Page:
United States District Court, D. Maryland, Southern Division
MEMORANDUM OPINION GRANTING PLAINTIFF'S
ALTERNATIVE MOTION FOR REMAND
M. DiGirolamo United States Magistrate Judge
Latrice Lewis seeks judicial review under 42 U.S.C.
§§ 405(g) and 1383(c)(3) of a final decision of the
Commissioner of Social Security (“Defendant” or
the “Commissioner”) denying her applications for
disability insurance benefits and for Supplemental Security
Income under Titles II and XVI of the Social Security Act.
Before the Court are Plaintiff's Motion for Summary
Judgment and alternative motion for remand (ECF No. 16) and
Defendant's Motion for Summary Judgment (ECF No.
Plaintiff contends that the administrative record does not
contain substantial evidence to support the
Commissioner's decision that she is not disabled. No
hearing is necessary. L.R. 105.6. For the reasons that
follow, Plaintiff's alternative motion for remand (ECF
No. 16) is GRANTED.
27, 2016, Administrative Law Judge (“ALJ”) Thomas
Mercer Ray found that Plaintiff was not disabled from
November 4, 2012, through the date of his decision. R. at
16-26. In so finding, the ALJ
considered other factors including [Plaintiff's]
activities of daily living and work history. [Plaintiff]
reported to the State agency that despite her symptoms, she
was able to prepare meals, get her daughter up for school, do
some cleaning, laundry, dishes, ironing, vacuuming, house
repairs, cleaning the restroom, and making the bed, use
public transportation or walk to get around, drive if she had
a car to use; shop in stores, and go to church, grocery
stores, and other stores on a regular basis. At the hearing,
[Plaintiff] also reported that she is able to drive but does
not own a car and is able to help her mother clean and
vacuum. The undersigned finds that these activities further
support [Plaintiff's] ability to perform the work
described in the residual functional capacity.
R. at 22 (citation omitted).
The ALJ then found that Plaintiff had the residual functional
to perform light work as defined in 20 CFR 404.1567(b) and
416.967(b) except [Plaintiff] can occasionally lift or carry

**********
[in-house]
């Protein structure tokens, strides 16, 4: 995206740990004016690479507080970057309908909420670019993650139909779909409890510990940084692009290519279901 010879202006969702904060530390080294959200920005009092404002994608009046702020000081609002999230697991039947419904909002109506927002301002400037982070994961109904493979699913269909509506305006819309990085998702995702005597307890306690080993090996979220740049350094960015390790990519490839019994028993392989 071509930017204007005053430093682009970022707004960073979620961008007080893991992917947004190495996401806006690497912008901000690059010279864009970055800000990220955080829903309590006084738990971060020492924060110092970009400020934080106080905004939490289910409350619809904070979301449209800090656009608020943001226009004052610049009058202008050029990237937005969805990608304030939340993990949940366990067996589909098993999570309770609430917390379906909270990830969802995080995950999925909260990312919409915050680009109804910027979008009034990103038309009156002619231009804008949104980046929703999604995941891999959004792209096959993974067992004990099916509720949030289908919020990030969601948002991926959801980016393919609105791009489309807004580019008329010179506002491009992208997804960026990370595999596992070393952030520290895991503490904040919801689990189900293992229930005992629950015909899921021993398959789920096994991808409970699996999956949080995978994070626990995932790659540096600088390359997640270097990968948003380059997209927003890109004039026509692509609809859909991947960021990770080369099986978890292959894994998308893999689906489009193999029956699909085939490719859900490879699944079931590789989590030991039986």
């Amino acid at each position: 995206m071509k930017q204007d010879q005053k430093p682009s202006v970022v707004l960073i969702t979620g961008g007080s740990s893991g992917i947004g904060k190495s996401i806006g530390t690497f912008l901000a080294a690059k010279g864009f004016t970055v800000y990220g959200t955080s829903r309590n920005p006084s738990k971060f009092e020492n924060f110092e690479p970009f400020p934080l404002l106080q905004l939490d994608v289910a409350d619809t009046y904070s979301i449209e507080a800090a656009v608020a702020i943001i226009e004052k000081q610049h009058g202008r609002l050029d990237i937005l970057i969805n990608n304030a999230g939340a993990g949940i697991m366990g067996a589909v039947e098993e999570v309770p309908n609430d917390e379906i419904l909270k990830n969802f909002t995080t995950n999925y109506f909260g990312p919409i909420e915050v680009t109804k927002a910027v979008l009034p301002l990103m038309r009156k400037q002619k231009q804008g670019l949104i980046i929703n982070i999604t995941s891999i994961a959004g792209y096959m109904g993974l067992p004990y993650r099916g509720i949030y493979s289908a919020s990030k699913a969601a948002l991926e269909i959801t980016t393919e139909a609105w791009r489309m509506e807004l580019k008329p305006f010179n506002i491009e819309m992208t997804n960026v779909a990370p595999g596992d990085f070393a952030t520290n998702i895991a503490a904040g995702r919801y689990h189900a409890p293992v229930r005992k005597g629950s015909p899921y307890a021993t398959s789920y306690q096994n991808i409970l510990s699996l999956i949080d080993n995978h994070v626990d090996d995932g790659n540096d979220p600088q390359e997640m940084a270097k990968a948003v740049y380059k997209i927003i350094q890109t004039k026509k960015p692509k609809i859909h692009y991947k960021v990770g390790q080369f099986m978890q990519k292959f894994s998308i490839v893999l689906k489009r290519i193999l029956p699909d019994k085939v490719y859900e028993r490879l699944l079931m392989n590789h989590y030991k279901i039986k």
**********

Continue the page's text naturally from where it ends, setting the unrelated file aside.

20 pounds [sic] and frequently lift or carry 20 pounds [sic],
stand or walk for a total of 6 hours in an 8-hour workday,
and sit for a total of 6 hours in an 8-hour workday.
[Plaintiff] can push or pull as much as she can lift or
carry. [Plaintiff] can frequently climb ramps or stairs,
never climb ladders, ropes, or scaffolds, frequently balance,
occasionally stoop, kneel, and crouch, and never crawl.
[Plaintiff] can have occasional exposure to noise, vibration,
fumes, odors, dusts, gases, and poor ventilation. [Plaintiff]
can have no exposure to hazards such as moving mechanical
parts and unprotected heights. [Plaintiff] cannot operate a
R. at 18-19. The ALJ found that Plaintiff's
“medically determinable impairments could reasonably be
expected to produce the above alleged symptoms; however,
[her] statements concerning the intensity, persistence and
limiting effects of these symptoms are not entirely
consistent with the medical evidence and other evidence in
the record for the reasons explained in this decision.”
R. at 20.
February 17, 2017, Plaintiff filed a complaint in this Court
seeking review of the Commissioner's decision. Upon the
parties' consent, this case was transferred to a United
States Magistrate Judge for final disposition and entry of
judgment. The case then was reassigned to the undersigned.
The parties have briefed the issues, and the matter is now
Determinations and Burden of Proof
Social Security Act defines a disability as the inability to
engage in any substantial gainful activity by reason of any
medically determinable physical or mental impairment that can
be expected to result in death or that has lasted or can be
expected to last for a continuous period of not less than
twelve months. 42 U.S.C. §§ 423(d)(1)(A),
1382c(a)(3)(A); 20 C.F.R. §§ 404.1505, 416.905. A
claimant has a disability when the claimant is “not
only unable to do his previous work but cannot, considering
his age, education, and work experience, engage in any other
kind of substantial gainful work which exists . . . in
significant numbers either in the region where such
individual lives or in several regions of the country.”
42 U.S.C. §§ 423(d)(2)(A), 1382c(a)(3)(B).
determine whether a claimant has a disability within the
meaning of the Social Security Act, the Commissioner follows
a five-step sequential evaluation process outlined in the
regulations. 20 C.F.R. §§ 404.1520, 416.920;
see Barnhart v. Thomas, 540 U.S. 20, 24-25, 124
S.Ct. 376, 379-80 (2003). “If at any step a finding of
disability or nondisability can be made, the [Commissioner]
will not review the claim further.” Thomas,
540 U.S. at 24, 124 S.Ct. at 379; see 20 C.F.R.
§§ 404.1520(a)(4), 416.920(a)(4). The claimant has
the burden of production and proof ...